japan just can't switch to gold - yet

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    This article clipped from the Business Times makes interesting reading...

    Japan just can't switch to gold - yet


    WHETHER a studied statement, an off-the cuff comment or a veiled threat, Japanese Finance Minister Sadakazu Tanigaki's suggestion last week that Japan could diversify part of its huge foreign exchange reserves into gold has had international reverberations.

    It has brought home once more the fact that the vast dollar reserves which Japan and the rest of Asia hold are a Sword of Damocles for the dollar and the US Treasury market. The impact of such a move on the dollar would be severe. And as Japan has a third of total US Treasury securities held outside the US, the impact on the bond market would also be severe.

    Mr Tanigaki's statement (in answer to a question in Parliament) that he felt it necessary to take a view on the future composition of Japan's foreign exchange reserves (the bulk of which are in dollars), and that this might include a review of gold holdings, comes at a time when other Asian nations have been expressing concern about their vulnerability to the dollar. It also occurs when Asian central banks (the People's Bank of China for one, an informed source told BT) are expressing strong interest in gold.

    Asian monetary authorities are working too on laying the foundations for an Asian Bond Market which would provide the infrastructure through which the region could reduce its dependence on the dollar and the US Treasury market, and provide a means for the region to deploy its own savings without channelling them offshore.

    Mr Tanigaki's comments were thus timely even if, as a senior Japanese Ministry of Finance official claimed to this correspondent, it would be wrong to infer any immediate action on Japan's part. There is, in fact, a powerful argument why Japan cannot move out of dollars for the time being. This is because it needs to buy dollars, rather than sell them, so long as it pursues its current policy of also buying economic recovery through exports. The MOF spent a record 20 trillion yen (S$321 billion) last year in propping up the dollar against the yen and in the first month of 2004 alone it has spent an incredible seven trillion yen more.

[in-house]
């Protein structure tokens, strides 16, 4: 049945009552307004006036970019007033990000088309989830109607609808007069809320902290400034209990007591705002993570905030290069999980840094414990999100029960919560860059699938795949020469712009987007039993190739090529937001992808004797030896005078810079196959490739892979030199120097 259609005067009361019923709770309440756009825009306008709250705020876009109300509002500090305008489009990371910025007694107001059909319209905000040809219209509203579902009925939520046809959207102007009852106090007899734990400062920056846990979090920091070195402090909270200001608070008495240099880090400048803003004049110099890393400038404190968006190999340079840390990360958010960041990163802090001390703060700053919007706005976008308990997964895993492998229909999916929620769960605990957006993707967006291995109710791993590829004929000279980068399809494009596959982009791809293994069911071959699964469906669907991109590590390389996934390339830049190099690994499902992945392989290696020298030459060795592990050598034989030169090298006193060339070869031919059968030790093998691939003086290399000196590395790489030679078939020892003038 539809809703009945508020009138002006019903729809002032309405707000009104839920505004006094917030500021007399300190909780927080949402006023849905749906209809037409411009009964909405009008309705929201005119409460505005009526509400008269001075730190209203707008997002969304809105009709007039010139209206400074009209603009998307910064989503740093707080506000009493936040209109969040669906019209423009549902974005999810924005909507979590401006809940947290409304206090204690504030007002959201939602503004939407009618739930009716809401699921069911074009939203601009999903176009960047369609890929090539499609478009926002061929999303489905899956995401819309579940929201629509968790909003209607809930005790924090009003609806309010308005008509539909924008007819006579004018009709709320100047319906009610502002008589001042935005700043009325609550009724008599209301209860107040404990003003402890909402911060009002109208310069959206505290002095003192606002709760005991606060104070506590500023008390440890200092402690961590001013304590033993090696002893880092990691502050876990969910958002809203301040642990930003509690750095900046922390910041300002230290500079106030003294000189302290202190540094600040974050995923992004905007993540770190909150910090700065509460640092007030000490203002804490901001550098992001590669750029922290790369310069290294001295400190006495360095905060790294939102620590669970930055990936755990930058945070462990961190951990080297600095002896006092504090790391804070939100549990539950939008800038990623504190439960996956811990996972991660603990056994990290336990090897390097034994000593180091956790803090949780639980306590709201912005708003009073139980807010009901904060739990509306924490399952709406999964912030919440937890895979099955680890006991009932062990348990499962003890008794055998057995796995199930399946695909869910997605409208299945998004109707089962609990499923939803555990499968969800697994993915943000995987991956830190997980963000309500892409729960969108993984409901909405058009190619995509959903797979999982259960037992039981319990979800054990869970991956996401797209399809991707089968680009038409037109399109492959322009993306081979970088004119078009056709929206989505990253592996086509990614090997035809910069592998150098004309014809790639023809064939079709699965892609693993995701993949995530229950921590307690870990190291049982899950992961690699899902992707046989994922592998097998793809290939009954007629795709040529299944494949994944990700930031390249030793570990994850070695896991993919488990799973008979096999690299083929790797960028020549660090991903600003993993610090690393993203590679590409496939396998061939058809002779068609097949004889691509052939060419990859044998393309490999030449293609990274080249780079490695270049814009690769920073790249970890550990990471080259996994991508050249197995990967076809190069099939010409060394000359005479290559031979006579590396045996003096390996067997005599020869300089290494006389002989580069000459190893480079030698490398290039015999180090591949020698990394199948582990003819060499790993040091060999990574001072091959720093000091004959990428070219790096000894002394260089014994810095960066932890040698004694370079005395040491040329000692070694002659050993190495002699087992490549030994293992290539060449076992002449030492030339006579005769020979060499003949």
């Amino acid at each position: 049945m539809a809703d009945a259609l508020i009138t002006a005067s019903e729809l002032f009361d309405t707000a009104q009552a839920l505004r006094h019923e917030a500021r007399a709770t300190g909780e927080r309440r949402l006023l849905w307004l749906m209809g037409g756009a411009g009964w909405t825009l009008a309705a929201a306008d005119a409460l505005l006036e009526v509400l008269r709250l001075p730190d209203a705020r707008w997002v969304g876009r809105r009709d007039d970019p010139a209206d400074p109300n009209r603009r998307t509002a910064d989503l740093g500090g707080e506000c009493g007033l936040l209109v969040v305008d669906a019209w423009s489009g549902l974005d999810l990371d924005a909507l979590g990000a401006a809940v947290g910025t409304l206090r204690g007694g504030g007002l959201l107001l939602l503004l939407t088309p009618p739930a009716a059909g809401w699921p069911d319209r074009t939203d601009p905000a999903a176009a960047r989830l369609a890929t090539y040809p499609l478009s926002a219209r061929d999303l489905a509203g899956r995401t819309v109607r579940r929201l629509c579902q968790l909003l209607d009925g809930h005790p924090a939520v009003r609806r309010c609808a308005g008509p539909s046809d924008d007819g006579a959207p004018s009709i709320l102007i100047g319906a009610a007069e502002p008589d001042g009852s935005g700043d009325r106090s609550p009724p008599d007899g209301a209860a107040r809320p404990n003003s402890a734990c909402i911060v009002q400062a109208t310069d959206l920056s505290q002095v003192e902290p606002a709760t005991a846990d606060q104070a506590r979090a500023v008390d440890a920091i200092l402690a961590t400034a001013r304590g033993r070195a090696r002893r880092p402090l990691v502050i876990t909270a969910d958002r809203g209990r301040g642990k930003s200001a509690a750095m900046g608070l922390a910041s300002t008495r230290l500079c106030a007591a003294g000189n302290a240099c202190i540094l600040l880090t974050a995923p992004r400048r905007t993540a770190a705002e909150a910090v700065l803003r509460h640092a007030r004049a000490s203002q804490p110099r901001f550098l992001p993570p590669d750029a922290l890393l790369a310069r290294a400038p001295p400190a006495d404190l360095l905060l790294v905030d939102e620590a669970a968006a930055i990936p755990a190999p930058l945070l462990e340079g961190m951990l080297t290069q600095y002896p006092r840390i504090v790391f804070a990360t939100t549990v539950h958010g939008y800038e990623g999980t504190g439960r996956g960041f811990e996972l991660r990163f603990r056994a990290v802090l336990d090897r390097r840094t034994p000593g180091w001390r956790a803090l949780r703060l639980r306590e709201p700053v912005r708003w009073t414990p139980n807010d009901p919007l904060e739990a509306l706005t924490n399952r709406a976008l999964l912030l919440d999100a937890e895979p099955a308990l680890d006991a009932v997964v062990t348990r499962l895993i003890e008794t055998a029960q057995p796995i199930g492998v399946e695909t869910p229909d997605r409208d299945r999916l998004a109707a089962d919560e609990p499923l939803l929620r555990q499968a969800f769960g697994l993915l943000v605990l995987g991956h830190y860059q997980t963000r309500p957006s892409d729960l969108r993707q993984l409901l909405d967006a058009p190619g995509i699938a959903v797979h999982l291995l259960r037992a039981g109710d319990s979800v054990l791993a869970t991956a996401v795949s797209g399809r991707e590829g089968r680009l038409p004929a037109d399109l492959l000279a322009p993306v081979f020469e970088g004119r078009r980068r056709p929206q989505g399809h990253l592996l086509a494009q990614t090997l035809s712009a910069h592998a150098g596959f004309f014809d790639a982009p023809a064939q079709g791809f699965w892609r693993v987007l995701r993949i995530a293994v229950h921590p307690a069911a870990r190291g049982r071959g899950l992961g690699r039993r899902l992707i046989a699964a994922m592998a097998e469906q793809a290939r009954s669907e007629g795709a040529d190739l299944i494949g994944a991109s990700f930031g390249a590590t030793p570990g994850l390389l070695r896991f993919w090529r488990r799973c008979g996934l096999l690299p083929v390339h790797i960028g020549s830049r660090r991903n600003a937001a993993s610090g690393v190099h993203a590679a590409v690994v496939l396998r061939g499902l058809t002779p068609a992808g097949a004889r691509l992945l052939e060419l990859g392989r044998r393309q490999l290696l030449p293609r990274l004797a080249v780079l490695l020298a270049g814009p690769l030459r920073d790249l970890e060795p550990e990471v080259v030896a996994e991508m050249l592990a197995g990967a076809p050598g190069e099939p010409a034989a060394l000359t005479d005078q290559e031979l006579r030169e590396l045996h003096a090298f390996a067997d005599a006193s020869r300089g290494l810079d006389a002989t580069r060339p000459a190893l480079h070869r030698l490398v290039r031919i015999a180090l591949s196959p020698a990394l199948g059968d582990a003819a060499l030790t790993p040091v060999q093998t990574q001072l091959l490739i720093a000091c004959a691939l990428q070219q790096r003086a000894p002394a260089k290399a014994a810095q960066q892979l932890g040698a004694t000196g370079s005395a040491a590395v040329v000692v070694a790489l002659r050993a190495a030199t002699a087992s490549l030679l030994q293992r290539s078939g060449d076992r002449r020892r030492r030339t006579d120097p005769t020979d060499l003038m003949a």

The dollars it acquires are then invested back into securities of the dangerously indebted US government. This is an absurd situation, rather like a shopkeeper lending ever larger amounts of money to an important customer who is also a profligate spender, so that he can maintain consumption. The customer signs ever-increasing amounts of IOUs or bills and the shopkeeper has decreasing faith in these. But he cannot sell them so long as he retains his dependence on keeping the customer happy. It is a delicate and dangerous balancing act, and one might wonder why a Japanese finance minister should risk upsetting it, as Mr Tanigaki did.

    It may have been pure naivety. But it would be dangerous to bank on it. This is not the first time that Japan has issued veiled threats to the US that it is capable of retaliating if the exchange rate weapon is deployed (as Treasury Secretary John Snow appears to be doing now through his policy of benign neglect for the dollar).

    There was an occasion in 1996 when former Japanese prime minister Ryutaro Hashimoto pondered out loud during a visit to New York about what might happen if Japan were to reduce its (even then) large holdings of US dollar securities. Washington appeared to get the message and the severe upward pressure that the yen had been subjected to eased off. Mr Tanigaki, according to some schools of thought, may have been issuing a similar veiled threat ahead of this week's G7 finance ministers' meeting in Florida.

    Alternatively, the minister may have been floating a trial balloon to see what impact it would have on the gold, foreign exchange and US Treasury bond markets. As it happened, very little, even though as UBS commented, Mr Tanigaki's remarks may be the biggest story in the official gold sector for many years. The dollar paid more attention to hints by the US Federal Reserve that it could raise interest rates sooner rather than later. The Treasury bond market also seemed too preoccupied with domestic events to notice the remarks.

    The fact is, however, that at some time the threat of Asian governments running down their colossal dollar holdings (which constitute the bulk of the US$1.9 trillion of official foreign exchange reserves held in Asia) is going to crystallise. It could happen if Japan's economy is moving, as some economists suggest, beyond total export dependence towards a broader-based domestic recovery. Or it could happen if rising US interest rates stall growth and demand for imports. But happen it surely will and reshaping the dangerous structure of mutual dependence between East Asia and the US should be top of the agenda for the G7.

    The writer is BT's Tokyo correspondent

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